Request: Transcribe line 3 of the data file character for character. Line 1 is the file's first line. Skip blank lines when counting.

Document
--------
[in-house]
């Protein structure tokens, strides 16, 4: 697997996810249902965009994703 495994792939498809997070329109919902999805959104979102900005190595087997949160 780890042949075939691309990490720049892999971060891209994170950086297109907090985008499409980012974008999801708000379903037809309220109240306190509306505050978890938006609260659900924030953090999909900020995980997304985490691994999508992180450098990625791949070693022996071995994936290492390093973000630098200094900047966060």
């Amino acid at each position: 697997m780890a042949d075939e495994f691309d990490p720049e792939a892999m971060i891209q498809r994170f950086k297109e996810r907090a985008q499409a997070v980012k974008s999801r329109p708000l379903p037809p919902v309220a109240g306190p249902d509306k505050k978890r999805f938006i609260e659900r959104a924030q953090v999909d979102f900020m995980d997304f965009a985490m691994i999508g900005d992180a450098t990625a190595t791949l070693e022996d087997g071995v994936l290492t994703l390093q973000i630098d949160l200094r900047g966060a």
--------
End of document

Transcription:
């Amino acid at each position: 697997m780890a042949d075939e495994f691309d990490p720049e792939a892999m971060i891209q498809r994170f950086k297109e996810r907090a985008q499409a997070v980012k974008s999801r329109p708000l379903p037809p919902v309220a109240g306190p249902d509306k505050k978890r999805f938006i609260e659900r959104a924030q953090v999909d979102f900020m995980d997304f965009a985490m691994i999508g900005d992180a450098t990625a190595t791949l070693e022996d087997g071995v994936l290492t994703l390093q973000i630098d949160l200094r900047g966060a």